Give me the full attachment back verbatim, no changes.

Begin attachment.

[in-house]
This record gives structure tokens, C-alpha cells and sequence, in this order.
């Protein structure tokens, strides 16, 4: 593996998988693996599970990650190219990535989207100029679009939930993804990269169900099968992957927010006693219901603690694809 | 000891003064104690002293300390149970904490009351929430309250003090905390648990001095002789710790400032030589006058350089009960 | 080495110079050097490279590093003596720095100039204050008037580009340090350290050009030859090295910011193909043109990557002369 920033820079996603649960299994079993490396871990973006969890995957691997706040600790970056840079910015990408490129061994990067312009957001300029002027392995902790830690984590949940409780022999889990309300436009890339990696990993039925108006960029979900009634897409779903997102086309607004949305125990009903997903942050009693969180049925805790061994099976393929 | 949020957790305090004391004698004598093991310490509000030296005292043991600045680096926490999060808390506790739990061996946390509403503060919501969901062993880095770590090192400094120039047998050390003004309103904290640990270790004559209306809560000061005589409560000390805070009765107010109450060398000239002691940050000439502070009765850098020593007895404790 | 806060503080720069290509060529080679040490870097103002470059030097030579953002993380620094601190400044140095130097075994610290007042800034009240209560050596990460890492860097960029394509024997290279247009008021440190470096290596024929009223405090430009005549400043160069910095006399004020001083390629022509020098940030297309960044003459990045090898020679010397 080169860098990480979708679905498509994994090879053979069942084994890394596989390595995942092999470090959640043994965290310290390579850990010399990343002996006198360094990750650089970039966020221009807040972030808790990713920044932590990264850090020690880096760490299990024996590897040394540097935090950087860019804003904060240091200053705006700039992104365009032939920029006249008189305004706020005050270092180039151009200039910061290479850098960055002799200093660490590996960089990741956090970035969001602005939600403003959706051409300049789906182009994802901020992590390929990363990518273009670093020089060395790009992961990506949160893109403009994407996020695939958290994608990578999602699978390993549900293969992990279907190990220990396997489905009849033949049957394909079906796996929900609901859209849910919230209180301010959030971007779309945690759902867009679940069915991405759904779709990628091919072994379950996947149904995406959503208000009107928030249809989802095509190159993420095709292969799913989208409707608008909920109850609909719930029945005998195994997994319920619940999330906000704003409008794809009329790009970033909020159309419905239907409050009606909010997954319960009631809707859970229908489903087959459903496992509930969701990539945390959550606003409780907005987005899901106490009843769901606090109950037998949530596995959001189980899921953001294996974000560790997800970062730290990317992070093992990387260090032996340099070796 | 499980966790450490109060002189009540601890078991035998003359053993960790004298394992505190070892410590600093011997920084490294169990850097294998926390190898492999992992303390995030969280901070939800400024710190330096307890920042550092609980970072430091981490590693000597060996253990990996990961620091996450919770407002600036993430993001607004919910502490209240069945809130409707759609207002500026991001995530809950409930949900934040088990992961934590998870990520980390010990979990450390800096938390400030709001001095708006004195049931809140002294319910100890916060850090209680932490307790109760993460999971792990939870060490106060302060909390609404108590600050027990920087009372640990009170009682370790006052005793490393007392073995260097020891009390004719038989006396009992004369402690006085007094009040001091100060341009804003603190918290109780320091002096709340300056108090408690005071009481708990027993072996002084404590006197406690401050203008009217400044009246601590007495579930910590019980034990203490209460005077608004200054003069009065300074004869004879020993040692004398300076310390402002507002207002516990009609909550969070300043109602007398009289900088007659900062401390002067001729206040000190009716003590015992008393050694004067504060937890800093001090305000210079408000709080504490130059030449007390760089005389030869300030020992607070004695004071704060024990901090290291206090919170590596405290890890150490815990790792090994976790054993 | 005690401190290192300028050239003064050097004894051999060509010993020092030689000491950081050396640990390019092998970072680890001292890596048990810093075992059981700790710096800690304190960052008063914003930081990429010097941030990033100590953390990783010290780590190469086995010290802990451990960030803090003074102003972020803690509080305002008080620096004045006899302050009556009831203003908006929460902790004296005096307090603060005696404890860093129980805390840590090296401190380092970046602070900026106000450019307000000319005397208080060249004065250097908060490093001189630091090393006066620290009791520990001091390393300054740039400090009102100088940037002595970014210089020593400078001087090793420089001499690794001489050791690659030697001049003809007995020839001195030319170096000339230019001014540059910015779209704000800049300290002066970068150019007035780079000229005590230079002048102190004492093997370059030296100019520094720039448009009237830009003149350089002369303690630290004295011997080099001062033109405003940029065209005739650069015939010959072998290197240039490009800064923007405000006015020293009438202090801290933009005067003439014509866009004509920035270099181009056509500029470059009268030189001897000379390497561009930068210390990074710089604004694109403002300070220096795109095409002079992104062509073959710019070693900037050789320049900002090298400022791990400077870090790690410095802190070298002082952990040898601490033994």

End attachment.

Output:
[in-house]
This record gives structure tokens, C-alpha cells and sequence, in this order.
């Protein structure tokens, strides 16, 4: 593996998988693996599970990650190219990535989207100029679009939930993804990269169900099968992957927010006693219901603690694809 | 000891003064104690002293300390149970904490009351929430309250003090905390648990001095002789710790400032030589006058350089009960 | 080495110079050097490279590093003596720095100039204050008037580009340090350290050009030859090295910011193909043109990557002369 920033820079996603649960299994079993490396871990973006969890995957691997706040600790970056840079910015990408490129061994990067312009957001300029002027392995902790830690984590949940409780022999889990309300436009890339990696990993039925108006960029979900009634897409779903997102086309607004949305125990009903997903942050009693969180049925805790061994099976393929 | 949020957790305090004391004698004598093991310490509000030296005292043991600045680096926490999060808390506790739990061996946390509403503060919501969901062993880095770590090192400094120039047998050390003004309103904290640990270790004559209306809560000061005589409560000390805070009765107010109450060398000239002691940050000439502070009765850098020593007895404790 | 806060503080720069290509060529080679040490870097103002470059030097030579953002993380620094601190400044140095130097075994610290007042800034009240209560050596990460890492860097960029394509024997290279247009008021440190470096290596024929009223405090430009005549400043160069910095006399004020001083390629022509020098940030297309960044003459990045090898020679010397 080169860098990480979708679905498509994994090879053979069942084994890394596989390595995942092999470090959640043994965290310290390579850990010399990343002996006198360094990750650089970039966020221009807040972030808790990713920044932590990264850090020690880096760490299990024996590897040394540097935090950087860019804003904060240091200053705006700039992104365009032939920029006249008189305004706020005050270092180039151009200039910061290479850098960055002799200093660490590996960089990741956090970035969001602005939600403003959706051409300049789906182009994802901020992590390929990363990518273009670093020089060395790009992961990506949160893109403009994407996020695939958290994608990578999602699978390993549900293969992990279907190990220990396997489905009849033949049957394909079906796996929900609901859209849910919230209180301010959030971007779309945690759902867009679940069915991405759904779709990628091919072994379950996947149904995406959503208000009107928030249809989802095509190159993420095709292969799913989208409707608008909920109850609909719930029945005998195994997994319920619940999330906000704003409008794809009329790009970033909020159309419905239907409050009606909010997954319960009631809707859970229908489903087959459903496992509930969701990539945390959550606003409780907005987005899901106490009843769901606090109950037998949530596995959001189980899921953001294996974000560790997800970062730290990317992070093992990387260090032996340099070796 | 499980966790450490109060002189009540601890078991035998003359053993960790004298394992505190070892410590600093011997920084490294169990850097294998926390190898492999992992303390995030969280901070939800400024710190330096307890920042550092609980970072430091981490590693000597060996253990990996990961620091996450919770407002600036993430993001607004919910502490209240069945809130409707759609207002500026991001995530809950409930949900934040088990992961934590998870990520980390010990979990450390800096938390400030709001001095708006004195049931809140002294319910100890916060850090209680932490307790109760993460999971792990939870060490106060302060909390609404108590600050027990920087009372640990009170009682370790006052005793490393007392073995260097020891009390004719038989006396009992004369402690006085007094009040001091100060341009804003603190918290109780320091002096709340300056108090408690005071009481708990027993072996002084404590006197406690401050203008009217400044009246601590007495579930910590019980034990203490209460005077608004200054003069009065300074004869004879020993040692004398300076310390402002507002207002516990009609909550969070300043109602007398009289900088007659900062401390002067001729206040000190009716003590015992008393050694004067504060937890800093001090305000210079408000709080504490130059030449007390760089005389030869300030020992607070004695004071704060024990901090290291206090919170590596405290890890150490815990790792090994976790054993 | 005690401190290192300028050239003064050097004894051999060509010993020092030689000491950081050396640990390019092998970072680890001292890596048990810093075992059981700790710096800690304190960052008063914003930081990429010097941030990033100590953390990783010290780590190469086995010290802990451990960030803090003074102003972020803690509080305002008080620096004045006899302050009556009831203003908006929460902790004296005096307090603060005696404890860093129980805390840590090296401190380092970046602070900026106000450019307000000319005397208080060249004065250097908060490093001189630091090393006066620290009791520990001091390393300054740039400090009102100088940037002595970014210089020593400078001087090793420089001499690794001489050791690659030697001049003809007995020839001195030319170096000339230019001014540059910015779209704000800049300290002066970068150019007035780079000229005590230079002048102190004492093997370059030296100019520094720039448009009237830009003149350089002369303690630290004295011997080099001062033109405003940029065209005739650069015939010959072998290197240039490009800064923007405000006015020293009438202090801290933009005067003439014509866009004509920035270099181009056509500029470059009268030189001897000379390497561009930068210390990074710089604004694109403002300070220096795109095409002079992104062509073959710019070693900037050789320049900002090298400022791990400077870090790690410095802190070298002082952990040898601490033994």